lisa s.

2020 was the year of not touching.

For some of us who live alone, it wasn’t that much different. Personally I used to get a hug about 3x a year from friends, but I was free to hug my patients on occasion. But knowing hugs were forbidden … was still hard.

The thing I miss the most about “normalcy“ is seeing people smile, and, more importantly, sending smiles. I’m naturally shy around strangers, naturally fearful of people in general, so I chose carefully who I smiled at in public. Having lost that ability really is isolating. Not only was it a social grace, but for me it was a tiny way to share joy and acceptance. I loved smiling at store clerks or homeless people or the trans person, the children, the elderly, the single mothers. It was a way of encouraging people silently and sending love. So to me, 2020 was a loss of the smile. Pretty harsh.

I only hugged a friend twice – once for food he brought me and once for a Christmas gift. And I hugged my sister twice, as she cried over her husband’s sudden death. That’s no way to live, to feel grief during a hug, or guilt and fear afterwards.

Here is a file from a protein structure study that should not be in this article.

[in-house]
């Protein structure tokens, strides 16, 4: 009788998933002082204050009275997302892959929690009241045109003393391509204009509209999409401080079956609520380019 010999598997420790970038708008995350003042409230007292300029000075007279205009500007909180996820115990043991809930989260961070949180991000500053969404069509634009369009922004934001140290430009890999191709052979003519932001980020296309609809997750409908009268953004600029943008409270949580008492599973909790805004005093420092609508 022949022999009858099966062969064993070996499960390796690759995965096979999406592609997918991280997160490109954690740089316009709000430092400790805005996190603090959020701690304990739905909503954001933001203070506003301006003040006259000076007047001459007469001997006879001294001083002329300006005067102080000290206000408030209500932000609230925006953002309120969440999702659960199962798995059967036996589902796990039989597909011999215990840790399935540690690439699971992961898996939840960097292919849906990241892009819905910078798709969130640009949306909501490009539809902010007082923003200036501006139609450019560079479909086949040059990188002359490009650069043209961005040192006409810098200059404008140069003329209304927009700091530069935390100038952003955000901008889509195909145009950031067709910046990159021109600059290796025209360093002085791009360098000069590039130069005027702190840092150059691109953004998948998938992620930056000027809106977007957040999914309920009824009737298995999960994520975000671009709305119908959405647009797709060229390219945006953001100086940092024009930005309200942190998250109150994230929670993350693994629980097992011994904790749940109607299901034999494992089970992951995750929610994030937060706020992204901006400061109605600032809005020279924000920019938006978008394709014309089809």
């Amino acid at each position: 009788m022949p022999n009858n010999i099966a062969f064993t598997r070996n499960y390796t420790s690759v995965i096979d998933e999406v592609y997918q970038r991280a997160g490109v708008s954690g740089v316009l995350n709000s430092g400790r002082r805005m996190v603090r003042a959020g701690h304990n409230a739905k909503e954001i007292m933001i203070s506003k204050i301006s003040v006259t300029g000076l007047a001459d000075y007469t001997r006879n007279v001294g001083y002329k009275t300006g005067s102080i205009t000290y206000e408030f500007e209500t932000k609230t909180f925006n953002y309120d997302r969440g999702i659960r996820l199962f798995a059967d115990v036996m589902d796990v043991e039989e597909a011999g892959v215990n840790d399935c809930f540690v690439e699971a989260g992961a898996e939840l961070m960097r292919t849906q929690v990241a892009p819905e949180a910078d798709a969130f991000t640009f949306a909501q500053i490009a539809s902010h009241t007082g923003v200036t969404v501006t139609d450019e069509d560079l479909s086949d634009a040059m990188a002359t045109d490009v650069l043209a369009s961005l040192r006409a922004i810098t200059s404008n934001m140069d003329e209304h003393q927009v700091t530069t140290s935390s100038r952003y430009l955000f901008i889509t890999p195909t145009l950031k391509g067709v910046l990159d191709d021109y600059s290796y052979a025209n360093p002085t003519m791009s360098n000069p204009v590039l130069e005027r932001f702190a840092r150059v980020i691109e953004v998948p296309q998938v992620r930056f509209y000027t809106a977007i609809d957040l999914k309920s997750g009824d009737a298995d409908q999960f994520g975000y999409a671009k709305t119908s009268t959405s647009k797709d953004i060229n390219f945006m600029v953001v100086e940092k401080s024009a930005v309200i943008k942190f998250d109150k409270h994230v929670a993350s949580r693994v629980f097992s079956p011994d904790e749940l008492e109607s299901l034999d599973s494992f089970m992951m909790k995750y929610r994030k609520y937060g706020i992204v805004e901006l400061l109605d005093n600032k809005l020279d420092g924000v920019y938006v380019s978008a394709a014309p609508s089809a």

I think the world has become too separated as it is, with families moving far away, people in cities isolated and swallowed into anonymity. Adding Covid and removing gatherings just made it 100x worse. As well as the huge political divide, racial divide. I think we need to love & accept each other more, not less. I think the way to learn to accept other people different than ourselves is to be exposed to, and listen to, more people.

Travel helps that enormously, but even when we can’t afford to travel, we can connect with a variety of people if we live in a city. I miss smiles, restaurants, and, oh my stars, the movies! I’d say I miss the symphony and live theater too, but I haven’t had money to attend in the last decade.

Anyhow. That’s my take on 2020. 

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